By Jean Doran Matua, Editor
The World Para Snow Sports hosted the Para Snowboard World Cup in Colere, Italy, on April 1-2. Athletes from 16 countries gathered in Colere for the final two races of the 2020-21 World Cup season. There, front and center, was Kimball’s own “Monster” Mike Schultz.
In Schultz’s class, SB-LL1 boarder-cross, he was again in the company of friends who also are at the top of their game: Noah Elliott of Team USA and Chris Vos of the Netherlands. Tyler Turner of Canada joined them at the top this year.
These two days in Italy were, in reality, the entire competitive season for Schultz this year. He earned silver on the first day of competition, and came in fourth in a tight pack on the second day. These top world athletes are more family than rivals, although the competitive spirit is strong.
But Schultz is far from idle when he’s not competing. When he’s not training at home or at Powder Ridge, or snowbiking, dirt-biking, horseback riding, or waterskiing, he is in his workshop refining his BioDapt equipment and coming up with new ideas.
After winning a gold and a silver at the 2018 Paralympics in PyeongChang, Korea, it’s fair to say that Schultz was as proud of his BioDapt equipment used by so many top athletes there as he was of his own achievements.
Last month, U.S. Paralympics Snowboarding wrote about the importance of tech equipment for para snowboarders.
Schultz is quoted in the article. “For Paralympic athletes, the equipment is extremely important. It’s basically the tool that bridges the gap from what’s not possible to what’s possible physically. For amputees, the equipment is front and center of what makes a difference for us.”
The article goes on that all equipment used at the international competition level must be reviewed one month before an athlete’s first event; and all equipment must adhere to the World Para Snowboard Equipment Rules and Regulations.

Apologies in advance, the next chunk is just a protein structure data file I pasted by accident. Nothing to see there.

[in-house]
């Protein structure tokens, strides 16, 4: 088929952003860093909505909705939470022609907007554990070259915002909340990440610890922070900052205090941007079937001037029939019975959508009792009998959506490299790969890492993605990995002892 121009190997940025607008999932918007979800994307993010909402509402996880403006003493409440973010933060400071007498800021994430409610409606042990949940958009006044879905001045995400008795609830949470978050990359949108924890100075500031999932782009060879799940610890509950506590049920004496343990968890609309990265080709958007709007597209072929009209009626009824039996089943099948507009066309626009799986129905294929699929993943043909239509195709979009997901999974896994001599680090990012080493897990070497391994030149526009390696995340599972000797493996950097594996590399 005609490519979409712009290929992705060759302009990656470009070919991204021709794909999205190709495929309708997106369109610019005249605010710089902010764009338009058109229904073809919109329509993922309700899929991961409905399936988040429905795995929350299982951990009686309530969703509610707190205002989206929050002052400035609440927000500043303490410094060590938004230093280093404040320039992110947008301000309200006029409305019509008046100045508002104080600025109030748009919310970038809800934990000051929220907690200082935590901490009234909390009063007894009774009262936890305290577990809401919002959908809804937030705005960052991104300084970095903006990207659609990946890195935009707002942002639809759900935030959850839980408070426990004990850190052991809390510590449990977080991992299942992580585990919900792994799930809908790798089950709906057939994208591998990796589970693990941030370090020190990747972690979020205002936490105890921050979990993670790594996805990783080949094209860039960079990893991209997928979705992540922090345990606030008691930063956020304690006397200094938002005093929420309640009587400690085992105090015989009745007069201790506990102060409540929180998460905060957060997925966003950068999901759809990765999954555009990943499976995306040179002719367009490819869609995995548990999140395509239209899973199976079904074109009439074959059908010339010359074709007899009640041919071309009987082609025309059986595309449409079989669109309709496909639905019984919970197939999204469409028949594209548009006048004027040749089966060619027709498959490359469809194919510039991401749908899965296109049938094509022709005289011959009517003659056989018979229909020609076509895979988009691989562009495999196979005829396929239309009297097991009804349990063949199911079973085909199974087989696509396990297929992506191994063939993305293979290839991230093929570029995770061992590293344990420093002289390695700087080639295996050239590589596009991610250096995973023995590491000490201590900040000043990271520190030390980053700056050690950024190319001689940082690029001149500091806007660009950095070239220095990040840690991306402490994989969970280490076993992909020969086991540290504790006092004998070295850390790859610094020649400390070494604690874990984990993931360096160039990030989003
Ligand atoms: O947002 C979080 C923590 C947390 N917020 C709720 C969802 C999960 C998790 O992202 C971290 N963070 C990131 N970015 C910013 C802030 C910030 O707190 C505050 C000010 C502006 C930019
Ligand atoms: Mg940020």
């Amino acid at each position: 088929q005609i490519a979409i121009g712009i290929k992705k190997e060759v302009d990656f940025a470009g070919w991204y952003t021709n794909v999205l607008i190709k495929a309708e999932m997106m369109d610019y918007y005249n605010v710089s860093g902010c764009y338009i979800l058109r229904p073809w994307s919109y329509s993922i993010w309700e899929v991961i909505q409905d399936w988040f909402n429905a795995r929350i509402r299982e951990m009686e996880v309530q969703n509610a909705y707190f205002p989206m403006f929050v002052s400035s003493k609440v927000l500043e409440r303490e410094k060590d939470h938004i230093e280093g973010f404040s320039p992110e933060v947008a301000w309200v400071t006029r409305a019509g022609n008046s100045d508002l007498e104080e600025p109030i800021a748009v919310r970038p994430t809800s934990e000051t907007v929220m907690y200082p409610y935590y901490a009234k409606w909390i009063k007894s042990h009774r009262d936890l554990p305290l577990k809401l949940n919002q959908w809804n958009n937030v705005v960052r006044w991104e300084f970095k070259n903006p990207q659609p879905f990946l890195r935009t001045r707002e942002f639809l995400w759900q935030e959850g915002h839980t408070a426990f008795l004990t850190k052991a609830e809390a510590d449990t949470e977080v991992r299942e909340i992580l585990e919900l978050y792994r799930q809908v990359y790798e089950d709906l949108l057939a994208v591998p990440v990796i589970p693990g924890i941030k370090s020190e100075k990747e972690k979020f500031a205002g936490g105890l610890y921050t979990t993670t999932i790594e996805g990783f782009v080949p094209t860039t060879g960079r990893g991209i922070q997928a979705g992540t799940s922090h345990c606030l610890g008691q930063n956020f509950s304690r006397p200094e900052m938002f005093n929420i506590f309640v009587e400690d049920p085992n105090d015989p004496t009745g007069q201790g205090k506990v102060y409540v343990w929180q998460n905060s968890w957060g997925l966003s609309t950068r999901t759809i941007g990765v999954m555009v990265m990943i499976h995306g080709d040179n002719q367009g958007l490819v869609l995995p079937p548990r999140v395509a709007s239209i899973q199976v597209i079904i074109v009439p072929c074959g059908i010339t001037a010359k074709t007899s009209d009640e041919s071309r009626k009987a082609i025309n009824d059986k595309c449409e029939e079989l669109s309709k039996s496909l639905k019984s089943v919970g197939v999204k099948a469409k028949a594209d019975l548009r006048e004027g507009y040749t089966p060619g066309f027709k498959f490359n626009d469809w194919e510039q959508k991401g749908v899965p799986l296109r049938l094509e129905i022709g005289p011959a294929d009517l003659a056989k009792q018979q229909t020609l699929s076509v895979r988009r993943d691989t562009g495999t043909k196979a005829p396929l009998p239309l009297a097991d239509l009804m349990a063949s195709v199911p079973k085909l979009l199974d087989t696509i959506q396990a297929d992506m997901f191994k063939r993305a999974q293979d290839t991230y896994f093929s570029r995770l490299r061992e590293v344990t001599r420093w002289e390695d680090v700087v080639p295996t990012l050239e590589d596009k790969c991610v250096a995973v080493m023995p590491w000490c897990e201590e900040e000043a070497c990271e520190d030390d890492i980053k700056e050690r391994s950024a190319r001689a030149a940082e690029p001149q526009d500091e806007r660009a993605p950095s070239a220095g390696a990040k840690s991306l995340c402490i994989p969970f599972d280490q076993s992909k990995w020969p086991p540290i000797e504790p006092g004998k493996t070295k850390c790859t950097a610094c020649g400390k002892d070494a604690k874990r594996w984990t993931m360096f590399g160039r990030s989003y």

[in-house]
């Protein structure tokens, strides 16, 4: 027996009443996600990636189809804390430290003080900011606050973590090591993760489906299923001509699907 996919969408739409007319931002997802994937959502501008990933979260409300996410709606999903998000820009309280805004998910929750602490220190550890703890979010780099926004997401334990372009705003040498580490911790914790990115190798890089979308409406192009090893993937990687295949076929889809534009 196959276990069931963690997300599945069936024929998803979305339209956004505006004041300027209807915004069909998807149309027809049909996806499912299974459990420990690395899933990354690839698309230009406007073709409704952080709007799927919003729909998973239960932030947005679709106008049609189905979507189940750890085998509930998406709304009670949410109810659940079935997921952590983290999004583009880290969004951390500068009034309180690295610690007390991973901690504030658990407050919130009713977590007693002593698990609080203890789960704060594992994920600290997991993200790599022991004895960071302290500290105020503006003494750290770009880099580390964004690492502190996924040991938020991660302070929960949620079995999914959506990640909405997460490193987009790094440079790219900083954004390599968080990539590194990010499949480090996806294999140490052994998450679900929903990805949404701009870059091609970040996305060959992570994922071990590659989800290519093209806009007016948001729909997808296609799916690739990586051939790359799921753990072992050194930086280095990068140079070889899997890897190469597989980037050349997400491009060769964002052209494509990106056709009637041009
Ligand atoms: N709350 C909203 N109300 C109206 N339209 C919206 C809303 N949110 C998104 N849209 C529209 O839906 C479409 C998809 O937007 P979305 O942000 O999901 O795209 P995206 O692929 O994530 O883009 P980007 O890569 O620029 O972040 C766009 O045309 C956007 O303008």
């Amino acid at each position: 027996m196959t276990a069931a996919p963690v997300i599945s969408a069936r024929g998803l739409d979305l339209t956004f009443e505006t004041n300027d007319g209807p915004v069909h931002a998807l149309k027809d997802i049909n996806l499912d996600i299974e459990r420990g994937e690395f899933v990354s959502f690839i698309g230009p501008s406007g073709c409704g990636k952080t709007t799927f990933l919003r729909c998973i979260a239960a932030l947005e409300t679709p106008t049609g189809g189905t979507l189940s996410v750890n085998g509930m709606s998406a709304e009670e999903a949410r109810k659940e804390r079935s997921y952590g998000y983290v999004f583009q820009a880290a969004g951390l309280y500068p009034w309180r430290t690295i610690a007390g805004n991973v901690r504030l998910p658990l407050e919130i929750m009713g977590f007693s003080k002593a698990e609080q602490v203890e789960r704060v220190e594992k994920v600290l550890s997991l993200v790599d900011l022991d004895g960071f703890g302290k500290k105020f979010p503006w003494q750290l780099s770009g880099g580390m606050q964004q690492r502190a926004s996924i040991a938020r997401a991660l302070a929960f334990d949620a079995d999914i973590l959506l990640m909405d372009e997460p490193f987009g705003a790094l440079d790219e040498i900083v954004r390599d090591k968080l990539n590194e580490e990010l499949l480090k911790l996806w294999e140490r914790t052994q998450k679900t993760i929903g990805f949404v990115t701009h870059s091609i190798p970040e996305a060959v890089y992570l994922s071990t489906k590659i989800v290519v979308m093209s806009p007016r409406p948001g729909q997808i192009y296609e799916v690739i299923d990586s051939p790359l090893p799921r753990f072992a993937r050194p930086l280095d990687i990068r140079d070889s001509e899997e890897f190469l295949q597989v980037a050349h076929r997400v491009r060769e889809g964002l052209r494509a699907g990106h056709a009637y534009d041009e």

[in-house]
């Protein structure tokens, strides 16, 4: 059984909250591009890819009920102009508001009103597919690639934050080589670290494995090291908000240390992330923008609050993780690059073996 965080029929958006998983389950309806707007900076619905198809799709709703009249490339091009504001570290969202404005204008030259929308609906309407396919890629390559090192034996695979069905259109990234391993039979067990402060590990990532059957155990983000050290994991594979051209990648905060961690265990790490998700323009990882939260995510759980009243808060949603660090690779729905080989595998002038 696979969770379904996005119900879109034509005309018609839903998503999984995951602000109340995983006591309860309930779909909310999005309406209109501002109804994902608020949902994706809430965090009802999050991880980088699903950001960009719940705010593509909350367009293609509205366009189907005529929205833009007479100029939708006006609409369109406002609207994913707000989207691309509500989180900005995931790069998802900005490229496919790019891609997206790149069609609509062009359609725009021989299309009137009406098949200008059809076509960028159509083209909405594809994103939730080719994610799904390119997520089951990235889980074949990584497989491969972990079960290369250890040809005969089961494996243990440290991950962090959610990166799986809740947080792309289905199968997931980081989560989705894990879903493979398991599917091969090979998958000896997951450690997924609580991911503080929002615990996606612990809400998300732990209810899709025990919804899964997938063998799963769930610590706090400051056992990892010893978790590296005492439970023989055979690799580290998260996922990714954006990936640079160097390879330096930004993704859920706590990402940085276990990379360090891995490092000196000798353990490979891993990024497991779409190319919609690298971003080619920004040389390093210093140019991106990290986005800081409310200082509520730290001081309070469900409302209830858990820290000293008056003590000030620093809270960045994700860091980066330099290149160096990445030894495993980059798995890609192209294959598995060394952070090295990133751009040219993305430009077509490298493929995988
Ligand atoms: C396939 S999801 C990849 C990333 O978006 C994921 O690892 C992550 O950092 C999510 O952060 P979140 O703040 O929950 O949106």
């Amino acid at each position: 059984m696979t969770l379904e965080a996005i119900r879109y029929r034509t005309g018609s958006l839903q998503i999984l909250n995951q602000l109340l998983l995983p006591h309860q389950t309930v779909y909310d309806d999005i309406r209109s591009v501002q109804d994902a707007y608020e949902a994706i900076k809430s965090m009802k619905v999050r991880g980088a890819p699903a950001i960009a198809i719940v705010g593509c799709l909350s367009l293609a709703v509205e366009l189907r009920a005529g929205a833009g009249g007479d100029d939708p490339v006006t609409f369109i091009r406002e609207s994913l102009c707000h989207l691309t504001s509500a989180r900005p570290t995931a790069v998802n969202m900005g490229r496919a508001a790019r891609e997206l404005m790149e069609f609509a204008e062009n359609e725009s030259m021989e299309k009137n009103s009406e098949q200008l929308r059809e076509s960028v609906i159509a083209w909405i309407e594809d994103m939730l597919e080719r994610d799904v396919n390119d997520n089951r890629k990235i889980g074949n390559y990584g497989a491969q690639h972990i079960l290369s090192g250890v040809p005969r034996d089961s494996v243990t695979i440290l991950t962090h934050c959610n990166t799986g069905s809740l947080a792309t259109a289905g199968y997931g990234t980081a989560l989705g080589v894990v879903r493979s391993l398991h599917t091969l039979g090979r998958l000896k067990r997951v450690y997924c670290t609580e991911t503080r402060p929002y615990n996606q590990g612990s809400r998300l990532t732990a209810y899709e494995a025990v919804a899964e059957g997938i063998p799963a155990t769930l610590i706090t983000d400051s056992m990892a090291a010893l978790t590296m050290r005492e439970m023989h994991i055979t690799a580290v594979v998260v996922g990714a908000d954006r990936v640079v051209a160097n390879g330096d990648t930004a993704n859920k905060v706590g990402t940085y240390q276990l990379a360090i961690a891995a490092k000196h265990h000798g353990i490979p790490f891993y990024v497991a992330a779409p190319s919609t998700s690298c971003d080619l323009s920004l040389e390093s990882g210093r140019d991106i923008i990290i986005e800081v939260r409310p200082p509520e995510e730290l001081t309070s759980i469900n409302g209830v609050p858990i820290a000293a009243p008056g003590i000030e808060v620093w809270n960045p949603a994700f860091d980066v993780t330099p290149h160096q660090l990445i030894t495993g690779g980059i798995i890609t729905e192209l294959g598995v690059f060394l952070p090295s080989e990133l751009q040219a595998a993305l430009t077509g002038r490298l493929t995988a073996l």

“Most of the U.S. Para snowboard team uses equipment produced by BioDapt, a company founded and owned by Schultz, which designs and manufactures prosthetics for amputees including more than 100 wounded warriors and numerous Paralympians. Many of the U.S. Para snowboarders competing at the Olympic Winter Games PyeongChang 2018, as well as athletes from seven different countries, used his equipment. His company produces advanced equipment that can withstand the impact of various action sports and is much sturdier than prosthetics worn on an everyday basis, meaning it allows for better performance.” (Stuart Lieberman is the author of this article.”
All of the gold medalists at Colere this year were using BioDapt equipment.
Grants from non-profit organizations like Wiggle Your Toes, 50 Legs, or Challenged Athletes Foundation can help defray the cost of BioDapt equipment which is not usually covered by insurance.
There’s another star athlete in the family now, as well: daughter Lauren is excelling at gymnastics, so you may find Schultz at a meet, or helping her train at home.
Through it all, Schultz remains intensely focused now on the 2022 Winter Paralympic Games in Beijing, just 11 months away. “I’m more motivated than ever to chase this dream,” says Schultz.